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When Your Christmas Feels Ordinary (Advent: Week 2)

I’m seeing it everywhere. This call to slow down this Christmas. To take time out of your busy days and be still. To prop your socked feet up in front of the twinkling tree and rest. And be sure to document it on Instagram. Watch the snow fall, listen to the carols sung, breathe a little deeper and savor it all. It’s the time of year to set aside apart of your days to the calming of your spirit as it awaits the coming of your savior. And I’m all about that. Nothing sounds more delightful.img_0808img_0807img_0816img_0810img_0815

Unfortunately, the coming of December doesn’t bring a stop to the responsibilities of a grown-up trying to adult her way through this life. It’s not like suddenly there’s meals being made for you, or your floors being swept on their own. It’s not like all those little jobs that you’ve fitting together like an intricate puzzle suddenly disappear. If anything, they increase. I’m over here running harder than normal, my schedule for the weeks ahead busting at the seams. Concerts, performances, conferences, lessons, events, family plans, traveling. My days are stuffed and I’m wondering when I might be able to add a socked-foot-couch-lounging-tree-gazing photo to the Instagram feed.

Not just because I’m tired – though I am. Not just because I’m sentimental and like fitting cute holiday traditions into my December – though I do.

I’m wondering when I’ll be able to slow things down enough to linger at the feet of Jesus and encounter Him in the solemn stillness and sacred silence this season is supposed to hold.

Not today, it seems. Today I’m scrounging the cupboards to find some ideas for breakfast. Today I’m piecing together sack lunches and scrubbing the dishes down and running my husband to work because our second car’s battery is dead and squeezing in a shower before I have to get to work myself. I’m practicing those sections of choir music over and over again so that I might be able to get through the concert without a disaster. I’m rescheduling piano students into the little gaps I have left in my days because we have school events every night this week. I’m putting together meal plans and grocery lists because we have to eat and I don’t want to go to Subway every night this week. I’m running checks to the post office and gathering ingredients for cookies that need to be made. I’m wiping down the sink and scrubbing the toilet and chipping unknown food items off the kitchen floor. I’m hungry for divine encounters today, for holy moments, for extraordinary experiences with God in a beautiful chapel or at least on the couch in front of my Christmas tree, sipping some Christmassy coffee drink. But today I’m in the middle of ordinary life. And tomorrow too. And probably the day after that.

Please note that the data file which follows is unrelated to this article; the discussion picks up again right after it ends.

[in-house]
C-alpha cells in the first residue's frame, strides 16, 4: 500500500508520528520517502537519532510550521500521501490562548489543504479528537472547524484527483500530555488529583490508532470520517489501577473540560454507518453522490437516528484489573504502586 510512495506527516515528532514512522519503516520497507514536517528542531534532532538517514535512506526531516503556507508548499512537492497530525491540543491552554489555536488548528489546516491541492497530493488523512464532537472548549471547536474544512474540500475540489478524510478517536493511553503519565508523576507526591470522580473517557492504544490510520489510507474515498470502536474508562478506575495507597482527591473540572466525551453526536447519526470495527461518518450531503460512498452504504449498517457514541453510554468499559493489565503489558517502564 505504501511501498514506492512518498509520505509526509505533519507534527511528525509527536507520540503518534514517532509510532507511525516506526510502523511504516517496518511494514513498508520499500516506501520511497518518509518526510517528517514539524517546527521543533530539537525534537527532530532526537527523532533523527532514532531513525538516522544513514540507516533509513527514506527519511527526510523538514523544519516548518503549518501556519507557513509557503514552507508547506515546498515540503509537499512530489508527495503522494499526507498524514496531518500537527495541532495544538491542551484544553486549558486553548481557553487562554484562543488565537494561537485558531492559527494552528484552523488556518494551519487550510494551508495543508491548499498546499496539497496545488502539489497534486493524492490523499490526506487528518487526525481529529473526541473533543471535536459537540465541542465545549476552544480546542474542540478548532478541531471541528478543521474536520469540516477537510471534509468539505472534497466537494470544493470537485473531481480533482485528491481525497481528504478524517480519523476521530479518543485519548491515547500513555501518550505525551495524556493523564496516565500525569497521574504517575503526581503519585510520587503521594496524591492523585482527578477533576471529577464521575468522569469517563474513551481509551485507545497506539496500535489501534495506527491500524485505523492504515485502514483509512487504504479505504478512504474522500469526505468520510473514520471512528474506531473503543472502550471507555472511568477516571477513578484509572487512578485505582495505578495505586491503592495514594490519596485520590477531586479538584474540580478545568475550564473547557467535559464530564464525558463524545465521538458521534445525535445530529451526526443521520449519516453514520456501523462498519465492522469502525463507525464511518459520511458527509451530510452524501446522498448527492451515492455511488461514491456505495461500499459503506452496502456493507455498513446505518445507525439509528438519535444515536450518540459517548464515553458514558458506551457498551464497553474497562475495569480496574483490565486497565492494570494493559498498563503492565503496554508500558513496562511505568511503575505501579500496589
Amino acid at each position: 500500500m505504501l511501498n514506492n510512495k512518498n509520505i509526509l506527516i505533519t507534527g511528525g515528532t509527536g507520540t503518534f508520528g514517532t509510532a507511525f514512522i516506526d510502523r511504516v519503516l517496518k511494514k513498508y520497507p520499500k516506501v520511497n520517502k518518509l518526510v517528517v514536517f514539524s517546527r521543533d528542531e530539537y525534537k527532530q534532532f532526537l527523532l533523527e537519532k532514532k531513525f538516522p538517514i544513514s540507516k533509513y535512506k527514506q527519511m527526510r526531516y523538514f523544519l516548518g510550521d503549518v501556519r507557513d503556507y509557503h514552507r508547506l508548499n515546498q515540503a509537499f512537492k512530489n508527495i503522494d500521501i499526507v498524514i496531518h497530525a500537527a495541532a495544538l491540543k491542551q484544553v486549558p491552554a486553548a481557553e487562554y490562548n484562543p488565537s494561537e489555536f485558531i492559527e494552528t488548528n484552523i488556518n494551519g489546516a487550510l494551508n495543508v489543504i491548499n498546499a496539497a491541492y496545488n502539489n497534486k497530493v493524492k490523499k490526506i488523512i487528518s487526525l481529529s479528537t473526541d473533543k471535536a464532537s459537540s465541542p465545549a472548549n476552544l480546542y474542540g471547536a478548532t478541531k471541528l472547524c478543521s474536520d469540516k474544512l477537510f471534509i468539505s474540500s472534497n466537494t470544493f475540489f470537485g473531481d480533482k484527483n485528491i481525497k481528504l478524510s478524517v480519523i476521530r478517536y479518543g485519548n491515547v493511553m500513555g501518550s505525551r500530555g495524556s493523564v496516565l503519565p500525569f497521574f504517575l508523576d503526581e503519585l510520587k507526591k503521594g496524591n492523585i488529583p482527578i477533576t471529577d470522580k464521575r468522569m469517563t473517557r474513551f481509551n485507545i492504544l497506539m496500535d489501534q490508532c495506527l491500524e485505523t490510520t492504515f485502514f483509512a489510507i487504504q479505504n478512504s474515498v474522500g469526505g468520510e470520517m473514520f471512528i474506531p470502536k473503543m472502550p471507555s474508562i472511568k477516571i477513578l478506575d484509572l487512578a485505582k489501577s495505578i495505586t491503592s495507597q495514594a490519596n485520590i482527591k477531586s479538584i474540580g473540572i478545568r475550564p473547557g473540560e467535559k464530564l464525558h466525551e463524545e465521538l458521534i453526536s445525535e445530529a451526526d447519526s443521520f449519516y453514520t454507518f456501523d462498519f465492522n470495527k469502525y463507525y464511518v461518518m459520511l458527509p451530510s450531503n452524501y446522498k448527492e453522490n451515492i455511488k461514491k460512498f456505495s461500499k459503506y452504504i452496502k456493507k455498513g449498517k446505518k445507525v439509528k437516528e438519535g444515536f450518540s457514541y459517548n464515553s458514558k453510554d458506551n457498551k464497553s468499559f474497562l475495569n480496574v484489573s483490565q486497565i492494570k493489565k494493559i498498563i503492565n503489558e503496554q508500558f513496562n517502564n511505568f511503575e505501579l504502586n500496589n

Everyone is telling us to slow down this Christmas. And I’m all for slow. Eliminate the hurry and hustle and rush, absolutely. By all means, don’t succumb to the frantic frenzy we’re all prone to as Christmas approaches. But the thing I keep forgetting is that the majority of humanity’s encounters with God happens in the ordinary.

Think about it.

Mary. The woman chosen to birth God. The woman an angel appeared to and told her she was pregnant by the Holy Spirit. A normal girl, going about her daily business.

Joseph. The man who became the Messiah’s earthly father. The man who raised and taught Jesus. The man who an angel came to. He was sleeping, trying to decide if he should break up with his fiancé or not. A normal man, going about his daily business.

Those shepherds. The first humans to get the announcement that the Savior had come. The people who witness a whole host of angels singing praises to God in the skies. They were simply doing their job – watching sheep. Normal guys, going about their daily business.

Bethlehem. A small, unimportant village. No vacation destination, no sight-seeing stop. It was the place of the Christ child’s first breath. The God of the universe decided to enter into that no-name town and make his home there.

I think God wants to meet us in the ordinary, daily business of our lives.

I would love for everything to stop in December. To have a whole month dedicated to quietly observing this special holiday. To sing in cathedrals and run through snowy meadows and walk underneath brightly lit streets and listen to church bells chime. I would love to sit in front of my tree for an hour each morning and another in the evening. I would love to meet God in extraordinary ways. But perhaps it’ll be in the ordinary – the dishes and laundry and eating and sleeping and going to work – that God will arrive.

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